All work, little play

After selling LifeCard, the partners enjoyed themselves a bit, but almost immediately got back to work.

"We had a good party. When I look back at that time, we had a great lifestyle -- we were all living in the same apartment, we

were all single, unattached guys," says Mr. Hoehn-Saric, who is Sylvan's chairman and chief executive officer.


But other than treating themselves to new cars, the guys remained serious businessmen. They took the money from the Blues and pursued other business ventures. While Mr. Hoehn-Saric and Douglas Becker run Sylvan, Eric Becker and Mr. Taslitz, who works out of Chicago, handle Sterling Capital, their investment company that seeks out new businesses to acquire.

One of those ventures turned out to be Sylvan, which was something of a sluggish company when they first became involved with it in 1991. Although the company only began showing a profit this year, its future seems promising: In addition to the inroads it has made into public schools, Sylvan has joined with Educational Testing Services -- the people behind the SATs, GREs and the rest of the alphabet soup of standardized testing -- to computerize their current, fill-in-the-ovals-with-a-No.-2-pencil paper tests.

Mr. Becker is not above the hyperbole of the classic entrepreneur when he talks about Sylvan.

A Sylvan vision

"Maryland has a treasure in being home to Sylvan. Sylvan is the Microsoft of education," he declares. "It will engender a whole series of spinoffs. Maryland can be the Silicon Valley of the education industry."

That, of course, remains to be seen. With 500 Sylvan franchises operating in the United States and Canada, some believe the company has run out of places to expand, and thus its future success depends on its computerized-testing and public school ventures.


Mr. Becker feels confident his company is secure. So much so that he's spending more time on other parts of his life that have been squeezed out by his day-in, day-out devotion to the bottom line.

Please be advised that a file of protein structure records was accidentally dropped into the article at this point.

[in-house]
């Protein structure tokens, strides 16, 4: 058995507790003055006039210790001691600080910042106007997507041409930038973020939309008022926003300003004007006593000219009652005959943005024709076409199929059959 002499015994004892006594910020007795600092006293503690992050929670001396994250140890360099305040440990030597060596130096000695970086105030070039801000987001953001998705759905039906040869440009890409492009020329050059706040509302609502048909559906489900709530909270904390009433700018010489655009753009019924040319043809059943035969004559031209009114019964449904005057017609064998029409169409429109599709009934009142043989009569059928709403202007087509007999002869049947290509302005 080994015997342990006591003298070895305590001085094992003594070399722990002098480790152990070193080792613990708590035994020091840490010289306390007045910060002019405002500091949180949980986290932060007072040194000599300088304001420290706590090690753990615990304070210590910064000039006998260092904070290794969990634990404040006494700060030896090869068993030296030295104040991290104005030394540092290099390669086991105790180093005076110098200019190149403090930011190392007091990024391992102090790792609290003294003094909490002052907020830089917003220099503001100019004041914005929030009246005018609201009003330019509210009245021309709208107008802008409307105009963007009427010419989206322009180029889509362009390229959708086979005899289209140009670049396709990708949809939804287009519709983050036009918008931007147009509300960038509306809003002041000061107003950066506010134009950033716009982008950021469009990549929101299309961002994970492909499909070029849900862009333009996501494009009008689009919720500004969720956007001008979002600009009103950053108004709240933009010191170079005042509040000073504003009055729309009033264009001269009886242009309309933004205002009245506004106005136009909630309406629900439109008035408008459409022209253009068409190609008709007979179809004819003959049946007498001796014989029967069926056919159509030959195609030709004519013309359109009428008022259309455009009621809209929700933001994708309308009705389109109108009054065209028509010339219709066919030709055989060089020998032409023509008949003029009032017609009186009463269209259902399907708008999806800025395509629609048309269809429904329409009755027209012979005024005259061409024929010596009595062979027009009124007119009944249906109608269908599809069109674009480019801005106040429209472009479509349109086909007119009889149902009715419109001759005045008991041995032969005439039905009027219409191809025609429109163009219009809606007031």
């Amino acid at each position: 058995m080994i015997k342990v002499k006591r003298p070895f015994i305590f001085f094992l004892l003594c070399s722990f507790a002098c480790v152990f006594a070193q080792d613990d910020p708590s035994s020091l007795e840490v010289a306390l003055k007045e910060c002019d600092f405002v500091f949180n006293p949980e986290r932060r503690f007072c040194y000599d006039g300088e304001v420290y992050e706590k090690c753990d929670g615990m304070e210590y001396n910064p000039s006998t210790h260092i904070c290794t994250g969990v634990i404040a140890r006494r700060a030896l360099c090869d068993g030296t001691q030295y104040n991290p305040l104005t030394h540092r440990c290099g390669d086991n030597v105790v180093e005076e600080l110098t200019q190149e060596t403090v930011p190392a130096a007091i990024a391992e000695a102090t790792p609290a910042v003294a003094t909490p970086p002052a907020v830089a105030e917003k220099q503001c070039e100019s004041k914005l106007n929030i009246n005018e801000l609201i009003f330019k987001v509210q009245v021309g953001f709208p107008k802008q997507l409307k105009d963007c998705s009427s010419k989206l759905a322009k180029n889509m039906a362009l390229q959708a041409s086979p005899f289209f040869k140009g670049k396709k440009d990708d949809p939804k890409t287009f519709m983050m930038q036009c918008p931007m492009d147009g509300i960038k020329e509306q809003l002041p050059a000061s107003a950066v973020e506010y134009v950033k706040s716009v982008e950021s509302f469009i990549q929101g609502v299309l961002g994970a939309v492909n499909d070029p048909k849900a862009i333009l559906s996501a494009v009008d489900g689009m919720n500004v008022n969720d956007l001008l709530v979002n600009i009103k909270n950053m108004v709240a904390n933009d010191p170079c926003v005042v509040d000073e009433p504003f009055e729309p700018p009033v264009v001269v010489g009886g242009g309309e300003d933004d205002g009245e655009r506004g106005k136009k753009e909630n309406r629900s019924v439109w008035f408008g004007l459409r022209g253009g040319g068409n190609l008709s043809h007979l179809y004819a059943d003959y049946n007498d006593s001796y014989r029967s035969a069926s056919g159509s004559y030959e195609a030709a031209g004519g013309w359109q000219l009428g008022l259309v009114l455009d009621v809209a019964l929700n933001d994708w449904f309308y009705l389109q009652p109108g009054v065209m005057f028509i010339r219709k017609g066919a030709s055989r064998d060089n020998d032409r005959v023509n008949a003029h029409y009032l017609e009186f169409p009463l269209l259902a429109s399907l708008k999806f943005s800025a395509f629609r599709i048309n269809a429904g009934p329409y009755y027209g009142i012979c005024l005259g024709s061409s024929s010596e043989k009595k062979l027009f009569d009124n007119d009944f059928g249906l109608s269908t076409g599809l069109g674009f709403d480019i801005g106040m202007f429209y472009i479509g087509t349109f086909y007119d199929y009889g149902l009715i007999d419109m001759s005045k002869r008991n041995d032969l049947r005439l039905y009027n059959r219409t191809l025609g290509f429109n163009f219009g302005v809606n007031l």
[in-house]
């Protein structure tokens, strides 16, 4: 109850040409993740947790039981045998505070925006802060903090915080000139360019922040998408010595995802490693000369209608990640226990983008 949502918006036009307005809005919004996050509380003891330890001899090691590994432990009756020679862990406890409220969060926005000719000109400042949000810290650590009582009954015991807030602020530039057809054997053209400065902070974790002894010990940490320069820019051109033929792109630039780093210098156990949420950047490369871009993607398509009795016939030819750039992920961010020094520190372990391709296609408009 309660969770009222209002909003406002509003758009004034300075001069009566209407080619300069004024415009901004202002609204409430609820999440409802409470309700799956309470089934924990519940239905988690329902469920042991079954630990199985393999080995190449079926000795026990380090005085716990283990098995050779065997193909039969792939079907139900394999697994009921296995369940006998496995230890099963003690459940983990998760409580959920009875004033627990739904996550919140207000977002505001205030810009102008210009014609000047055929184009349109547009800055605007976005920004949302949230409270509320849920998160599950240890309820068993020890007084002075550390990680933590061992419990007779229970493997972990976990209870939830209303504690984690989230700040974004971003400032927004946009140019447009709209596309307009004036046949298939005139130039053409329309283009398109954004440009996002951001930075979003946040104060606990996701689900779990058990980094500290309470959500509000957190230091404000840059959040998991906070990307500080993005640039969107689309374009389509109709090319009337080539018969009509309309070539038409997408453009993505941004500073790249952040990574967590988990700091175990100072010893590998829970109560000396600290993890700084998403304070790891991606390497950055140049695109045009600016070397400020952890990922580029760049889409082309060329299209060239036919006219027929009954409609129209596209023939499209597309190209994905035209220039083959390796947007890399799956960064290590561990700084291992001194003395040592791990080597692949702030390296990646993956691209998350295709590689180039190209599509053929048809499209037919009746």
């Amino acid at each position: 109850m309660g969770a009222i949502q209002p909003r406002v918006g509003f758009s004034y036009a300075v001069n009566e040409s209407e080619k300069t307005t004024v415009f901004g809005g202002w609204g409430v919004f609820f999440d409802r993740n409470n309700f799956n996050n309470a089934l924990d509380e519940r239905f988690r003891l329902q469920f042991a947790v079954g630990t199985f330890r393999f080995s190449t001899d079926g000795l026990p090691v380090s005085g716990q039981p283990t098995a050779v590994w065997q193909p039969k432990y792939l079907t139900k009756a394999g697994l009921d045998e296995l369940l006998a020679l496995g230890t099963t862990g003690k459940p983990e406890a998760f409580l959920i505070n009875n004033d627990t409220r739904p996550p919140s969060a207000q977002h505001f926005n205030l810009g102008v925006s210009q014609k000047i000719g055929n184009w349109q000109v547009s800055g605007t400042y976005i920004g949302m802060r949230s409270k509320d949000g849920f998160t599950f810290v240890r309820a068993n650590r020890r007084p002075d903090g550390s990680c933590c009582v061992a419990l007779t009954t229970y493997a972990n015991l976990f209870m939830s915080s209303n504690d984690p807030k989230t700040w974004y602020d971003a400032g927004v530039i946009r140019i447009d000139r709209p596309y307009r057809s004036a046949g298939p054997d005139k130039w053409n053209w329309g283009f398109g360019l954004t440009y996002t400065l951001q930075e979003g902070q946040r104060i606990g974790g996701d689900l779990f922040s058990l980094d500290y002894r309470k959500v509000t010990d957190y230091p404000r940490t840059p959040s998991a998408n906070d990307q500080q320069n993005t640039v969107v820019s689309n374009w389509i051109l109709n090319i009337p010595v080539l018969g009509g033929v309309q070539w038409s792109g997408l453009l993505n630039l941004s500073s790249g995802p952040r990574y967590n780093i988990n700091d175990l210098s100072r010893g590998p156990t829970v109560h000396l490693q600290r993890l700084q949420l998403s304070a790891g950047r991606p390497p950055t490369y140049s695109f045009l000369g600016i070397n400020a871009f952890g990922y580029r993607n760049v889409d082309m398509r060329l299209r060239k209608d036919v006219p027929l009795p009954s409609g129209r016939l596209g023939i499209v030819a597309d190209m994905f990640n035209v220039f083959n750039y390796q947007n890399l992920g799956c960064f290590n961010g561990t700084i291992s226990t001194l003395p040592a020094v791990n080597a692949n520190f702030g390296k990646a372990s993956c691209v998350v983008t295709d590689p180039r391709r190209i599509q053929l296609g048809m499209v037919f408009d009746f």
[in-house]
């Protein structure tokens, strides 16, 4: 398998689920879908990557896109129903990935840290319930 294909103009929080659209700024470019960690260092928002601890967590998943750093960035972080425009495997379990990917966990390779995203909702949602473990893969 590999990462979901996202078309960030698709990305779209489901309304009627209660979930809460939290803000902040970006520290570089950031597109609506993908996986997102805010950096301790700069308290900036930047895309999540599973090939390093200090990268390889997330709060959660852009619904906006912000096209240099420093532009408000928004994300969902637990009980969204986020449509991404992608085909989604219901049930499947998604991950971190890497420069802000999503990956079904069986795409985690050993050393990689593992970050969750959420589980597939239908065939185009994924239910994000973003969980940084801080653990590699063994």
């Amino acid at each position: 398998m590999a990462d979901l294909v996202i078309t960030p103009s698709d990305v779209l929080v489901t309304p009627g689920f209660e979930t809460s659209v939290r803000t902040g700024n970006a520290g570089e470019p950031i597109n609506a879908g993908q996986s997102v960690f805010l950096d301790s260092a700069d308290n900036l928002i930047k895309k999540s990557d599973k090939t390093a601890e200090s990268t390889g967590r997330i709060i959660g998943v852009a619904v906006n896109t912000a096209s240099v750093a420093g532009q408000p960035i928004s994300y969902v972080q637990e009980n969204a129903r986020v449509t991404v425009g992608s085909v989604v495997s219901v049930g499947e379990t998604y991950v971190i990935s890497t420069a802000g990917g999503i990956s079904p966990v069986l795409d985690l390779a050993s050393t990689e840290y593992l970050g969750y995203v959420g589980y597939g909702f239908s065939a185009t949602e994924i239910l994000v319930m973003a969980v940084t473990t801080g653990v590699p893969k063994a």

"I've always had a lot of friends, but it's been hard just making time for them, and for my family," he says. "But I'm working through that. It's only been in the past couple of years that I've felt like I'm able to develop more time for them. The business has gotten to the point that I feel it's not going to go away if I take time off."

In earlier years, when Mr. Becker and his partners were using their cash from Blue Cross and Blue Shield to buy and build up a range of companies, things did not always run smoothly. At one point, Mr. Becker had to borrow money from his father to meet payroll at one of their companies.

"He handled that adversity well," Gordon Becker says. "I felt quite good that we were close enough, I could share with him a lot of my experiences. I've had my ups and downs in business as well."

Because business concerns have cut into his social life, Douglas Becker says he could be "years away from being married." Still, marriage and children are definitely in his plans. Meanwhile, he's an enthusiastic uncle to Eric's two -- and soon to be three -- children, as well as to his friends' children.

"I think Douglas is at the stage in his life where he'd like to settle down," Gordon Becker says. "I just want him to be happy and healthy."